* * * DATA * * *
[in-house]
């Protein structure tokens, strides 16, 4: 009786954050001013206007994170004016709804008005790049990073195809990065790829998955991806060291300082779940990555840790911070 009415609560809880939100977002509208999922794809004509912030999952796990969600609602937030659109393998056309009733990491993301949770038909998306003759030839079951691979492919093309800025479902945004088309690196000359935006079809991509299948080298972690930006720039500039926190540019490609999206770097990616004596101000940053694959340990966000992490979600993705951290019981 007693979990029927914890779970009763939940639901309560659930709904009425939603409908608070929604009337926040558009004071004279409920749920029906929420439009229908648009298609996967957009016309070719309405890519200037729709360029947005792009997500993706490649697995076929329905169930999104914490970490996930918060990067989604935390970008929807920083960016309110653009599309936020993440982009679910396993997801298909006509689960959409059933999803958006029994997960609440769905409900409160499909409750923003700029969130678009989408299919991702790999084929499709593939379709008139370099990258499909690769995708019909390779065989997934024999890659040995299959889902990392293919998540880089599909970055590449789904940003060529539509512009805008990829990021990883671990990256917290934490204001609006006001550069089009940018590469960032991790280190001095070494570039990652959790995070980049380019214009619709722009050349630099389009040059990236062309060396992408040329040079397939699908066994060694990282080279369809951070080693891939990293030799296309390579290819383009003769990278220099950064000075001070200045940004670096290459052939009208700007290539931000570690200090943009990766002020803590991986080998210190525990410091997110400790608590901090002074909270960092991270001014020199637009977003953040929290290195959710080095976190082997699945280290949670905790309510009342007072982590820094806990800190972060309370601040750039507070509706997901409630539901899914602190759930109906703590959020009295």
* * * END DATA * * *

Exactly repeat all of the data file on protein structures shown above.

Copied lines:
[in-house]
């Protein structure tokens, strides 16, 4: 009786954050001013206007994170004016709804008005790049990073195809990065790829998955991806060291300082779940990555840790911070 009415609560809880939100977002509208999922794809004509912030999952796990969600609602937030659109393998056309009733990491993301949770038909998306003759030839079951691979492919093309800025479902945004088309690196000359935006079809991509299948080298972690930006720039500039926190540019490609999206770097990616004596101000940053694959340990966000992490979600993705951290019981 007693979990029927914890779970009763939940639901309560659930709904009425939603409908608070929604009337926040558009004071004279409920749920029906929420439009229908648009298609996967957009016309070719309405890519200037729709360029947005792009997500993706490649697995076929329905169930999104914490970490996930918060990067989604935390970008929807920083960016309110653009599309936020993440982009679910396993997801298909006509689960959409059933999803958006029994997960609440769905409900409160499909409750923003700029969130678009989408299919991702790999084929499709593939379709008139370099990258499909690769995708019909390779065989997934024999890659040995299959889902990392293919998540880089599909970055590449789904940003060529539509512009805008990829990021990883671990990256917290934490204001609006006001550069089009940018590469960032991790280190001095070494570039990652959790995070980049380019214009619709722009050349630099389009040059990236062309060396992408040329040079397939699908066994060694990282080279369809951070080693891939990293030799296309390579290819383009003769990278220099950064000075001070200045940004670096290459052939009208700007290539931000570690200090943009990766002020803590991986080998210190525990410091997110400790608590901090002074909270960092991270001014020199637009977003953040929290290195959710080095976190082997699945280290949670905790309510009342007072982590820094806990800190972060309370601040750039507070509706997901409630539901899914602190759930109906703590959020009295």